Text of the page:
Bye-Bye, Car And Buy, Buy Car
We live in a global marketplace. Politicians are fond of saying that, and I do not doubt it. It is the local marketplace that sometimes puzzles me.
I recently sold a car that I drove for 13 years. You would think that after 34 years of driving, a motorist would know how to sell a car. But times change.
In 1983, I took my '65 Ford to a car lot and asked for $275. I closed my eyes and held my breath while the salesman drove it. There were no compliments from him about this car. He paid me $200. I took the money and ran.
In 1997, I took my 1980 Chevrolet to the same car lot and asked for $500. I didn't have to close my eyes or hold my breath. The maintenance was up to date. I had confidence. "That $500 is pretty high," said the salesman. Was he thinking straight? When $500 is too high for a used car that runs, something is wrong in the marketplace. Thirty feet away was a pickup truck with rust and mushy tires, and they were asking $3,000 for it. In front of the salesman was a car running like a Swiss watch, and I couldn't get my $500.
So I went to a second car lot. The man scratched his head and walked around the car. "Gee, I don't know about this...." he said. "That car is kinda old...."
The third car lot was the worst. There were cars with parts missing, cars that had been run into. There was a 1960 Mercedes that looked as though it had been there since 1960. For fun I looked at it. The salesman smiled, "That's a collector's item," he said.
That may be true, but this collector's item would not start if world peace depended on it. I was getting nowhere fast.
A college student had advertised in the paper that he wanted a car for under $800. I called him and said I had a car for $500. But my car was not good enough for him. This kid was thinking Mustang, Camaro, or snappy import. But you don't buy those cars for $500. He will have to return to college so he can learn that.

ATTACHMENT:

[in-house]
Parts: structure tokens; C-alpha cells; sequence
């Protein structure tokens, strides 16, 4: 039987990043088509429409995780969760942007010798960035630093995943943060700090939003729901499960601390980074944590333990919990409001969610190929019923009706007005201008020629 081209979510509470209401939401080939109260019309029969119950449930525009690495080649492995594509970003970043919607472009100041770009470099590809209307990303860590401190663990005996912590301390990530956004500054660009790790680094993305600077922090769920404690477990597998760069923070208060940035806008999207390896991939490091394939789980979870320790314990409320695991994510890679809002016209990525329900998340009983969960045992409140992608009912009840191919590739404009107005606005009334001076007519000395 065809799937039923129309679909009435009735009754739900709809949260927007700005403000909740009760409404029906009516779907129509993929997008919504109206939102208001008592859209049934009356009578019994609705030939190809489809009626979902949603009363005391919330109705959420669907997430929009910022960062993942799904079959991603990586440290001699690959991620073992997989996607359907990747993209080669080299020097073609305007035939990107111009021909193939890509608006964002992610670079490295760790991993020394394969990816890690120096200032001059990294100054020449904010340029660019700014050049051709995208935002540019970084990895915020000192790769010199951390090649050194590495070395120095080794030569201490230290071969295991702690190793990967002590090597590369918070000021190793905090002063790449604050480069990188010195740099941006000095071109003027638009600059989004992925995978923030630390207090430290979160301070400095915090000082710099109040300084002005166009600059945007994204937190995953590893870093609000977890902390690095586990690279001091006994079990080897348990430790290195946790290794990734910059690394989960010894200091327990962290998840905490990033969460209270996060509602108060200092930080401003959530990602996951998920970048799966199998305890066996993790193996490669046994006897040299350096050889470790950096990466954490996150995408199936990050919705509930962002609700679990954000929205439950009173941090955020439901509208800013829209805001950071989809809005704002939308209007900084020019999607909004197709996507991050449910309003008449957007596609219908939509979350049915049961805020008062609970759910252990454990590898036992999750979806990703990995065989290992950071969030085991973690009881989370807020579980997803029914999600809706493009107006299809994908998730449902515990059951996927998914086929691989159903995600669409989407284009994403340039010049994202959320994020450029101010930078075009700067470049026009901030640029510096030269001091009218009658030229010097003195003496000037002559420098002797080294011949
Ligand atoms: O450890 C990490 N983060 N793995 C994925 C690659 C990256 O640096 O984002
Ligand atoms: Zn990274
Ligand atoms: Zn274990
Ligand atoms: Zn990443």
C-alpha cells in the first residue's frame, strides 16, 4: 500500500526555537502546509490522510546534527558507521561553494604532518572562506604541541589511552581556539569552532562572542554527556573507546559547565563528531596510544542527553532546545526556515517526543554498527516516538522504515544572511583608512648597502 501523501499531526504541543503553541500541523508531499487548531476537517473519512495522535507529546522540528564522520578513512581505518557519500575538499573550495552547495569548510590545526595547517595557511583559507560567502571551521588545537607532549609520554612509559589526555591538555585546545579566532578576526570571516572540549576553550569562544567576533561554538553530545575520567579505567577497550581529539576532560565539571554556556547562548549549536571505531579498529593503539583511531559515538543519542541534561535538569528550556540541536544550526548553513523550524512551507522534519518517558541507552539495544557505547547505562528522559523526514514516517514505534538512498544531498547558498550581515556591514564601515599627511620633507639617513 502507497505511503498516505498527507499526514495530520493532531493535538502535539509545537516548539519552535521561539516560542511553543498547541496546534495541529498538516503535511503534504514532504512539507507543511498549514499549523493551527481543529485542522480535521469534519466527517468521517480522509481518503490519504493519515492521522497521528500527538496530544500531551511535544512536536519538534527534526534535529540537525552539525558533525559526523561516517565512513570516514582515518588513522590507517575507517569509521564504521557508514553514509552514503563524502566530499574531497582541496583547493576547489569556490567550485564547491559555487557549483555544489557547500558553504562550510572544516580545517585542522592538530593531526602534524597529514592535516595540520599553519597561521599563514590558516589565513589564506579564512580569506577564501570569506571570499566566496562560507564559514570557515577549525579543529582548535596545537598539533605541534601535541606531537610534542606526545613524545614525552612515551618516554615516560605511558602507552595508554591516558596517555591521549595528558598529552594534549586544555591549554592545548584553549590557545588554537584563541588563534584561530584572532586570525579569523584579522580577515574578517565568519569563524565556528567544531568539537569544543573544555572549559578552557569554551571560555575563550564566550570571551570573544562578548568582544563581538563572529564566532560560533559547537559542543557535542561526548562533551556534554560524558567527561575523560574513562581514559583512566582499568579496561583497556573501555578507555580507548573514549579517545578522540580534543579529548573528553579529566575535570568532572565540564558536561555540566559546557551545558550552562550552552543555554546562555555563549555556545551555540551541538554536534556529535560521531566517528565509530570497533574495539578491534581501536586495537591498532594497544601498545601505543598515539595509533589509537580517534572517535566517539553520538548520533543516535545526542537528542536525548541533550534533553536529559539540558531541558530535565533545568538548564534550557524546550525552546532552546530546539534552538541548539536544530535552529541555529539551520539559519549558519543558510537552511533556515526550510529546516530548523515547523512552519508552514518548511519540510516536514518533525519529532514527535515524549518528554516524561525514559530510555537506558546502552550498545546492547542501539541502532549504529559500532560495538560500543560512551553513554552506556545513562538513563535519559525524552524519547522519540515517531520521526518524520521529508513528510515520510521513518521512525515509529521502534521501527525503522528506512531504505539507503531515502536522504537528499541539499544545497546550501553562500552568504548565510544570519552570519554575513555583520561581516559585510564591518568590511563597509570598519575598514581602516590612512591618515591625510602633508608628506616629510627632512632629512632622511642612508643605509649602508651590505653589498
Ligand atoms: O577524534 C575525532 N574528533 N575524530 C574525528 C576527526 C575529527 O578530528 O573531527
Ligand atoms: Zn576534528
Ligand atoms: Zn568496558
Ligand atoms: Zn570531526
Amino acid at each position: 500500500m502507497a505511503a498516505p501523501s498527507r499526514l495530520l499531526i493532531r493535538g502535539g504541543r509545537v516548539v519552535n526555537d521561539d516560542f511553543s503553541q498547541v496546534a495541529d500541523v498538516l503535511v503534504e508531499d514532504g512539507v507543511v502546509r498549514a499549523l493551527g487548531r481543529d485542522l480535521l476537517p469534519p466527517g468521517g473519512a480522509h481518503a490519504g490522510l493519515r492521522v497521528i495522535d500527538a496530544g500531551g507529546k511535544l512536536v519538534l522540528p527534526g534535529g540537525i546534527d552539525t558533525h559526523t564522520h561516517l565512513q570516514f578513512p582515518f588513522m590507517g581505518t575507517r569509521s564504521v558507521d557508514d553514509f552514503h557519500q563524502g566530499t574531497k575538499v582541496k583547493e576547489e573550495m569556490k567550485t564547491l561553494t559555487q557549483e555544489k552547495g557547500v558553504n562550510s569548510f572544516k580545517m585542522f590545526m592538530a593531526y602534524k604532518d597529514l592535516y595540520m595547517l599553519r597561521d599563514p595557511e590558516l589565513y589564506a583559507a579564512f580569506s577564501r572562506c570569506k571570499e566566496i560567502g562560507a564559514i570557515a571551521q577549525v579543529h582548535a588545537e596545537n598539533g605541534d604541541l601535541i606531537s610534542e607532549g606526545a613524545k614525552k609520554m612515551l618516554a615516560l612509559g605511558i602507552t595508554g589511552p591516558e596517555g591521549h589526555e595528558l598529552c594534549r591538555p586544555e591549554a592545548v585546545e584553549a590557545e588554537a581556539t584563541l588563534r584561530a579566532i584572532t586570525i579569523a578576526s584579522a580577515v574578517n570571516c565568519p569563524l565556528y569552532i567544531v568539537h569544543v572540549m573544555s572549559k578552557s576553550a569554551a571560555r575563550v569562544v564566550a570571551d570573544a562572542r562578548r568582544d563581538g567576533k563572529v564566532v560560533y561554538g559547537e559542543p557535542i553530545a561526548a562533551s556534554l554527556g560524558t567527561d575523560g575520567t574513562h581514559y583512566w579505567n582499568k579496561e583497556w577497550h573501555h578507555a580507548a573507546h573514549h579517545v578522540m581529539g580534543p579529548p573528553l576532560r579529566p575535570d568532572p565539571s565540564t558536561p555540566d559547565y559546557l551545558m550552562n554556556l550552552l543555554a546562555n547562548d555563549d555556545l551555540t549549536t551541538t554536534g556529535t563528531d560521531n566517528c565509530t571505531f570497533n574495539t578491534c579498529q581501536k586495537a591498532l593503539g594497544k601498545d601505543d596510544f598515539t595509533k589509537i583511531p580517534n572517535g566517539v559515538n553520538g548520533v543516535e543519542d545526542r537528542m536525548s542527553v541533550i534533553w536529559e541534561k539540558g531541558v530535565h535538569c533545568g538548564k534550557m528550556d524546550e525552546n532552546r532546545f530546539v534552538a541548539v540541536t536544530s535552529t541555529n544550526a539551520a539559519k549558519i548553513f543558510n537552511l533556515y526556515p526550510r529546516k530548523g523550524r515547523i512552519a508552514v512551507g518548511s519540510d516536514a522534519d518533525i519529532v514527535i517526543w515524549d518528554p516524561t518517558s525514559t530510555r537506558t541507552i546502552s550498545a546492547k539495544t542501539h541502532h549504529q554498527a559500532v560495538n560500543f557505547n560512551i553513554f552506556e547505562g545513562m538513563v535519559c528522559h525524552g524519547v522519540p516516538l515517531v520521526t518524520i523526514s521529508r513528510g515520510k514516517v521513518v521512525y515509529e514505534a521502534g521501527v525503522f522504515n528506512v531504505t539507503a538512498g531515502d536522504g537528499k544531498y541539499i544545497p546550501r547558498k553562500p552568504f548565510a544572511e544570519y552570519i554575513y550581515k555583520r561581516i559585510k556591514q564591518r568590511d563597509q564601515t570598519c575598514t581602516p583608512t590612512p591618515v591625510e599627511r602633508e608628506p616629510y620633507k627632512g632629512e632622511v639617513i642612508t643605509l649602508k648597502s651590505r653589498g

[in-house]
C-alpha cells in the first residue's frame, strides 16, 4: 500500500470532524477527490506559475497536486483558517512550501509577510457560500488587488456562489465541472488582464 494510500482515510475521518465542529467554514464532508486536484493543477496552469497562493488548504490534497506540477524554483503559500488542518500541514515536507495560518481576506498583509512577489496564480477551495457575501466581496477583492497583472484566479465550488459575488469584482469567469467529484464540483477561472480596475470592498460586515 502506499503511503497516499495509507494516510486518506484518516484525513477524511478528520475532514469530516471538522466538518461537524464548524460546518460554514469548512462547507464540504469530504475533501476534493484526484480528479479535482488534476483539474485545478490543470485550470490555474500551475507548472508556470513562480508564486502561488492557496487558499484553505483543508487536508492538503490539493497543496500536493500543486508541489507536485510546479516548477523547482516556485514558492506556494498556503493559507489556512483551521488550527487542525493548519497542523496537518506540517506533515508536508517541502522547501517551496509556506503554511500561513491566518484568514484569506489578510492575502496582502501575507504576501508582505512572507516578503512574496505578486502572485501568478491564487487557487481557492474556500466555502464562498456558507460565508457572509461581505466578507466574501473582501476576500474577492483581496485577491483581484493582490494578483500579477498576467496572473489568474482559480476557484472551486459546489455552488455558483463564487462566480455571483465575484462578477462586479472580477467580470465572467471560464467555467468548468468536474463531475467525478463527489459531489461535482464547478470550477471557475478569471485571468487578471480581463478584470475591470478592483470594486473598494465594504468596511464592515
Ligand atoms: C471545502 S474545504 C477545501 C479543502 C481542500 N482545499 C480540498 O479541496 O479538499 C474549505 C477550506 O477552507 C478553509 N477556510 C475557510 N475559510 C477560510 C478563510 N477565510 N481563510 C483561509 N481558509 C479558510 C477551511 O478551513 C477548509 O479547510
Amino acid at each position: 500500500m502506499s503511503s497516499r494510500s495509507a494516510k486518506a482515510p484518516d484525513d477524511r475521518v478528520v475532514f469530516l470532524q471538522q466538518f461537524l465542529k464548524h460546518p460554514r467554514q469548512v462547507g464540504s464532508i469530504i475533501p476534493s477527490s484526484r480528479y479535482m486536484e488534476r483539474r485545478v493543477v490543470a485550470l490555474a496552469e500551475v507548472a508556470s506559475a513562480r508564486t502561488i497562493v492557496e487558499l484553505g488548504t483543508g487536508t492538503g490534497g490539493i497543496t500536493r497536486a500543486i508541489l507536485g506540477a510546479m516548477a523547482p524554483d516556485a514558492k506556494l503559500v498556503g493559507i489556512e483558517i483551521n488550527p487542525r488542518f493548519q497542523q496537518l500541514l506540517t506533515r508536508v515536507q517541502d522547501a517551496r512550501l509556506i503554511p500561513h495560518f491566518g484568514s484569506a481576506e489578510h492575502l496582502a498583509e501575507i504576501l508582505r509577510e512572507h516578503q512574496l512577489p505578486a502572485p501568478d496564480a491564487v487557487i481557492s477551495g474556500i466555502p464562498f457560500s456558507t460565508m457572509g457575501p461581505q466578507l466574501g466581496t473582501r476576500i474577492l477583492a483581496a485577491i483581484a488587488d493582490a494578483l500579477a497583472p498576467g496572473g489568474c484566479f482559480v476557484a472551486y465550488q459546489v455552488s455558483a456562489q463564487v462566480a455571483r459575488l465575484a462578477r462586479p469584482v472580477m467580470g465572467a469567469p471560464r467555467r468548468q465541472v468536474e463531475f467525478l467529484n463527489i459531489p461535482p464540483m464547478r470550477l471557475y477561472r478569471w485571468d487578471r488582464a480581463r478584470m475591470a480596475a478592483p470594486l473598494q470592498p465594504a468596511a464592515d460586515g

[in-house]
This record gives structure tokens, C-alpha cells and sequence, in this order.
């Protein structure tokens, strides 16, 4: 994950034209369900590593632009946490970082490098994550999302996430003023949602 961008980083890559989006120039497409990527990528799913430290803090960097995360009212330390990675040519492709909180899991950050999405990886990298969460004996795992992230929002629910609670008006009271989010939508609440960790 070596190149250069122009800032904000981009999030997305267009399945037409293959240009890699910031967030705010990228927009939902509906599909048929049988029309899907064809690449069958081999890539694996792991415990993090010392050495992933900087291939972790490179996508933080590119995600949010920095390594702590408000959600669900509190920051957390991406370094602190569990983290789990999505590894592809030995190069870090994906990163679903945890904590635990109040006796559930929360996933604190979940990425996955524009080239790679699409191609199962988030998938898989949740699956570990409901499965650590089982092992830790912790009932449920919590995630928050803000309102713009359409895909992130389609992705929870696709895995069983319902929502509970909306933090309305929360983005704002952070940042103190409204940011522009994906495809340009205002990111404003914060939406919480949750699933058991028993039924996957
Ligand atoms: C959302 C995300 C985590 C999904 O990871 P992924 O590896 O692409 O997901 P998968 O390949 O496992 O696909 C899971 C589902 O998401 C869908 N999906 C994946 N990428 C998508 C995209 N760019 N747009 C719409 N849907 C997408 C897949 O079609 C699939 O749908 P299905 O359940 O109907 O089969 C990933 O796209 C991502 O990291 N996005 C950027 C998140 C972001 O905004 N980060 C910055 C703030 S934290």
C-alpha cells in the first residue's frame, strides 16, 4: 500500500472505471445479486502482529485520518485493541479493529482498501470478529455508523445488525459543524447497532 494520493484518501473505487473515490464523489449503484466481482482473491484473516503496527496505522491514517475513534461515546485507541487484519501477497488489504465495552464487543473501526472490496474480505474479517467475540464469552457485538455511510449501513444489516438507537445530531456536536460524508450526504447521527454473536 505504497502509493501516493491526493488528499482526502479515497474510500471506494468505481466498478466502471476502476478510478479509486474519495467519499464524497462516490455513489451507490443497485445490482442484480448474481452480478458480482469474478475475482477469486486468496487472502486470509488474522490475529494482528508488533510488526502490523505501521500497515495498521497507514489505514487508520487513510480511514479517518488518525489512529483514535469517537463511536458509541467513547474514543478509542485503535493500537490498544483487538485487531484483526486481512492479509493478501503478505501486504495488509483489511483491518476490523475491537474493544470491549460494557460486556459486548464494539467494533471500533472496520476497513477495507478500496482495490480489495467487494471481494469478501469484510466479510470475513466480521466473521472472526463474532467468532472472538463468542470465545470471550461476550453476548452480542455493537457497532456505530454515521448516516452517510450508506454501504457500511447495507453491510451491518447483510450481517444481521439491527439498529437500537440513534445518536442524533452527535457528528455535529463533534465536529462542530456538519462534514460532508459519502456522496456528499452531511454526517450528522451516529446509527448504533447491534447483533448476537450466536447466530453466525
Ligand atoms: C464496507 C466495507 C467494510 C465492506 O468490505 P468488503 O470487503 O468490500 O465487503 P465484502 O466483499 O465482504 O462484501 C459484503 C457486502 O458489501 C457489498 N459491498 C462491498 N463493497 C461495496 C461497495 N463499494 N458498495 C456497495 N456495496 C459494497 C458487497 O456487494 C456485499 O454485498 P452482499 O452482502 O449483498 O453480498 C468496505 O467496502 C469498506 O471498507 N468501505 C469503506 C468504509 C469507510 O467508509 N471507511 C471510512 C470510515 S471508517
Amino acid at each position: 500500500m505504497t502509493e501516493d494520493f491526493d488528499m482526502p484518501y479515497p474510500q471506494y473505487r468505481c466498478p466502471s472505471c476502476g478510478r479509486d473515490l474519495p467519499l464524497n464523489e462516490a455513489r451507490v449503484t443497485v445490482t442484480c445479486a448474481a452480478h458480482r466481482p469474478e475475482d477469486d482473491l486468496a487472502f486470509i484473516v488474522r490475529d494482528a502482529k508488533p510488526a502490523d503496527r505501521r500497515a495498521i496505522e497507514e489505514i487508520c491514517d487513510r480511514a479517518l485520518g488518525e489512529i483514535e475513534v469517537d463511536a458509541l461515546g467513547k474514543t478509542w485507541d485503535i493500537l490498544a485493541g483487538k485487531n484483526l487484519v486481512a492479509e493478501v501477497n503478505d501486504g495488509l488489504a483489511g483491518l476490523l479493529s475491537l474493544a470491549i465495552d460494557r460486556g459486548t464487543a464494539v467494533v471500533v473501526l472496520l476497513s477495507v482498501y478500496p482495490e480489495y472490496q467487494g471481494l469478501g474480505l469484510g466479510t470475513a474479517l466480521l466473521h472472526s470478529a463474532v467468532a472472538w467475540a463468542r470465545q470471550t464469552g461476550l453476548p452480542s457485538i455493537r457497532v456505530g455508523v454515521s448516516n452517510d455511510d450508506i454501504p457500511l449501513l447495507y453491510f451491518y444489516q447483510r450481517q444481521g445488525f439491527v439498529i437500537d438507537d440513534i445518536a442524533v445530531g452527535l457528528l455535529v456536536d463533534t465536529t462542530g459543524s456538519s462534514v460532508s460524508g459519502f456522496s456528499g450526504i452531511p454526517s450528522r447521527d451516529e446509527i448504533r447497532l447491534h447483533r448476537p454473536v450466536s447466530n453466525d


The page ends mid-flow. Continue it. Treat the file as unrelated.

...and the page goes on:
The next day the car was nearly sold. A man drove it up and down the street. The compliments flowed like a river: nice shape ... runs quietly ... no dents ... good tires ... but it is so doggone old. Here was another chap who expected to get a Lincoln Town Car for $500.
My neighbor across the street had a wrecked Chevy Monte Carlo in his driveway. He wanted $500 for a car that would not even run. That is what you call great expectations.
I thought about advertising, but remembered how expensive it was. But there was nothing left to do. I had run out of phone numbers and ungrateful car lots.
Since I was asking less than $750, I got a price break on the ad rates, $3.75 a week. That was a diamond in the sand pile, but I hoped my little car would not sit out in the yard until the 21st century.
The ad had been in for four hours when the phone rang. A man came from the next town with his own license plate and a fistful of dollars. "I have to have a car for my work, that's the bottom line," the new owner said with grateful haste. That was the customer to have, the "bottom line" type. I signed the title, he fastened on his plate, and drove away.
The calls kept coming. "About that car in the paper...." they began. I wished I had another car to sell. I was sorry to see the car go, but now I have a newer car and another chapter begins. I went over to do some lawn work for one of my customers. She thought I was a trespassing stranger. She didn't recognize my new car.